As the 2016 presidential campaign began, Pulitzer-winning journalist David Cay Johnston wrote “21 Questions For Donald Trump” — a penetrating examination of the casino mogul’s shady past that became one of the most popular articles ever published by National Memo. In his new book It’s Even Worse Than You Think: What The Trump Administration Is […]
Perhaps nowhere outside the West Wing is that retreat more apparent than at the State Department, which for the first six weeks of the Trump administration essentially shut off all communication with the public and the press.
The Trump travel ban could have far wider effects than previously understood for foreigners who waited years as State Department officials reviewed their immigrant visa applications. The new policy, disclosed yesterday, means that immigrants hoping to join their families in the U.S. from the affected countries may have to start the lengthy process all over again.
“It’s the single biggest simultaneous departure of institutional memory that anyone can remember, and that’s incredibly difficult to replicate,” said David Wade, the State Department chief of staff under John Kerry. “Department expertise in security, management, administrative, and consular positions in particular are very difficult to replicate and particularly difficult to find in the private sector.”
Detractors could launch legal challenges if all the countries subject to the ban are Muslim-majority nations, said immigration expert Hiroshi Motomura at UCLA School of Law. Legal arguments could claim the executive orders discriminate against a particular religion, which would be unconstitutional, he said.
Trump insisted he wants to lock up Clinton, but he now is considering whether to appoint Petraeus to one of the most sensitive jobs in government.
There is no indication the emails in question were withheld by Clinton, nor does the discovery suggest she did anything illegal. Moreover, despite the widespread claims in the media that this development had prompted the FBI to “reopen” of the case, it did not.
Contrary to the RNC press release, the notion that any Friend of Bill (or Hillary) got “taxpayer money” because they had donated to the Clinton Foundation is entirely untrue.
For conservative funders seeking to take down the most formidable Democratic presidential contender, Schweizer offered not just audacity and experience but his own nonprofit. As president of the Government Accountability Institute in Tallahassee, Florida, he could accept millions of dollars in tax-exempt funds for research, promotion, and expenses (including his $200,000 annual salary) from foundations and individuals. And unlike the Clintons, who had disclosed decades of tax returns and more than 300,000 foundation donors, Schweizer didn’t have to reveal any of his funders.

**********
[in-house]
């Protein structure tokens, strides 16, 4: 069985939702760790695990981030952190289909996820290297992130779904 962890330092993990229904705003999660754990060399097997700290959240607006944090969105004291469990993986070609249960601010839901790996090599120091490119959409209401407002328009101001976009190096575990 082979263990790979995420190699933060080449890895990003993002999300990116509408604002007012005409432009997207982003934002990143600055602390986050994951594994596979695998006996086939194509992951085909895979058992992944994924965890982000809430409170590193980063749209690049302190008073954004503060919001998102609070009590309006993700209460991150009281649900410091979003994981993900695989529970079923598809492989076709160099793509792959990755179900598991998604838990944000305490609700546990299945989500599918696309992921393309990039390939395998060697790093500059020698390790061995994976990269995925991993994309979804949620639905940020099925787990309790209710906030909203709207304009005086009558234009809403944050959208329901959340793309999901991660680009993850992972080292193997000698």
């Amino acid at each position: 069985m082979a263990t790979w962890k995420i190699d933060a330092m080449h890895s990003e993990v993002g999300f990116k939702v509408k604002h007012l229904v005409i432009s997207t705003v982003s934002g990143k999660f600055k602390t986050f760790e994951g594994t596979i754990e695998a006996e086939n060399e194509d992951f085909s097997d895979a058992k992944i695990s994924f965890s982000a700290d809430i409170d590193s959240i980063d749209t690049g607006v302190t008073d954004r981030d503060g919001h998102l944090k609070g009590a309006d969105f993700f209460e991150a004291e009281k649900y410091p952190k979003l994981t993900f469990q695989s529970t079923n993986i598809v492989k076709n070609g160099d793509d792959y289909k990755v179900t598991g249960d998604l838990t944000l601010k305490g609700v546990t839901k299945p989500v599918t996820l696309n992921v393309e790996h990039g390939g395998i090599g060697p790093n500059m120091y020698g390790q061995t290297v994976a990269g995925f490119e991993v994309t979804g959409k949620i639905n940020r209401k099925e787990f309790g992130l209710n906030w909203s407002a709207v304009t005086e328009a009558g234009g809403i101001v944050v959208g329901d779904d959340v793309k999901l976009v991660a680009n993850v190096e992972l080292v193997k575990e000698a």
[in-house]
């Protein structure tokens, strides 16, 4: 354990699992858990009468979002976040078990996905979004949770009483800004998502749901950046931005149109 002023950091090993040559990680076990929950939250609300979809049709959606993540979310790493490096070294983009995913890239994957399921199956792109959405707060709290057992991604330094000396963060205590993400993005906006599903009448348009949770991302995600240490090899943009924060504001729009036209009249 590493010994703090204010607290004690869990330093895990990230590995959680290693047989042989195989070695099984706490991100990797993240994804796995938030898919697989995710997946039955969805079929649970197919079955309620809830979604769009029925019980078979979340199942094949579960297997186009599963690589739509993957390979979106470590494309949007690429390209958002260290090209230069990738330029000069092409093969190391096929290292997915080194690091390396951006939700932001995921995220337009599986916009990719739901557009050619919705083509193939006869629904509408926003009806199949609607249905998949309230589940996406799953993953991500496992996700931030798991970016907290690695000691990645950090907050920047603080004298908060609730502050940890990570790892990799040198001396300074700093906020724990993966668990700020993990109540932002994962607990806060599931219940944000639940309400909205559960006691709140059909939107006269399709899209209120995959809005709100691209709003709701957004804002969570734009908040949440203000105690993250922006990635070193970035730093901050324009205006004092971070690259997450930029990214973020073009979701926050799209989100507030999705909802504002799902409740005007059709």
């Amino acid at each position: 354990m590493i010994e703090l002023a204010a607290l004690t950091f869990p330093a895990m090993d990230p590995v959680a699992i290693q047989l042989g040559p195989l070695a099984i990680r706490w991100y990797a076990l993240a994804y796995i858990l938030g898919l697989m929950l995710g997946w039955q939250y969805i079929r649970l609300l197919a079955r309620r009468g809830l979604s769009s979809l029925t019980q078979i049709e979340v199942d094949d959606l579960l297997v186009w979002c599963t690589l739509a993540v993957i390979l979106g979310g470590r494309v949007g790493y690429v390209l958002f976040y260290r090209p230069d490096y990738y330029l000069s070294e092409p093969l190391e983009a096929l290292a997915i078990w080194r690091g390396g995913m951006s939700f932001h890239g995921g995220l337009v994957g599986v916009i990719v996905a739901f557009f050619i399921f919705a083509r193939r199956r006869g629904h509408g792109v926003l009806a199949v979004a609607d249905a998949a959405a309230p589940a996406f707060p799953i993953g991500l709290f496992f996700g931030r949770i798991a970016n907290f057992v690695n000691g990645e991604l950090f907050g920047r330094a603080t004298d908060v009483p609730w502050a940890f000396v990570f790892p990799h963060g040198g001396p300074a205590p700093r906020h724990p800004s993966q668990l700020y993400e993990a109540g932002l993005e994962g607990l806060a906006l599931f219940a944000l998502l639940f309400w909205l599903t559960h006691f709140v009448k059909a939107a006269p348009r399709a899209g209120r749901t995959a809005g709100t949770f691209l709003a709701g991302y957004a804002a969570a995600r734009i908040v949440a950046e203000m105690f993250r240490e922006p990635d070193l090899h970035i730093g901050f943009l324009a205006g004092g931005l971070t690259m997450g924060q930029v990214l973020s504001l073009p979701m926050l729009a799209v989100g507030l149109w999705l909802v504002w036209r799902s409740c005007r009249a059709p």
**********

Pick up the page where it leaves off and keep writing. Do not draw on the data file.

After maintaining for more than a year that she did not send or receive classified information through her unauthorized private email system, Clinton acknowledged in a string of interviews on Friday she may have at least unwittingly done so
Lynch said she accepted the Federal Bureau of Investigation’s recommendations that no charges be brought in the probe, as Republicans made clear they would not let Clinton’s email headaches fade away easily.
Former U.S. Secretary of State Colin Powell and aides to his successor, Condoleezza Rice, both received classified information a handful of times via personal email accounts, the top Democrat on a congressional oversight panel said on Thursday.
We can expect some partisan figures – like Rep. Trey Gowdy (R-SC) and his fellow Republicans on the House Select Committee on Benghazi – to continue to willfully misrepresent these fundamental facts.
Controversy over Hillary Clinton’s decision to use private email while she was serving as secretary of state have dogged her presidential campaign since before it officially started.
Testifying before Congress, U.S. Secretary of State John Kerry mounted a furious counterattack against critics of the Iran nuclear deal.
U.S. Secretary of State John Kerry tempered expectations that a nuclear deal with Iran is imminent as foreign ministers from world powers rejoined a ninth straight day of negotiations.
The 3,000 pages of emails released by the State Department this week, dating from Hillary Clinton’s time as secretary of state, show her willingness to work with big business and financiers.
Spurred by Republican criticism and a “Vice News” lawsuit, the State Department is reviewing Hillary’s emails before releasing them in January.
After 33 years of designating Cuba a state sponsor of terrorism, the United States is removing its Caribbean neighbor from a list of terrorist nations in another sign of warming relations between the two countries.
A lack of federally appointed whistle blowers raises concerns over what issues, aside from Hillary’s emails, have gone unnoticed?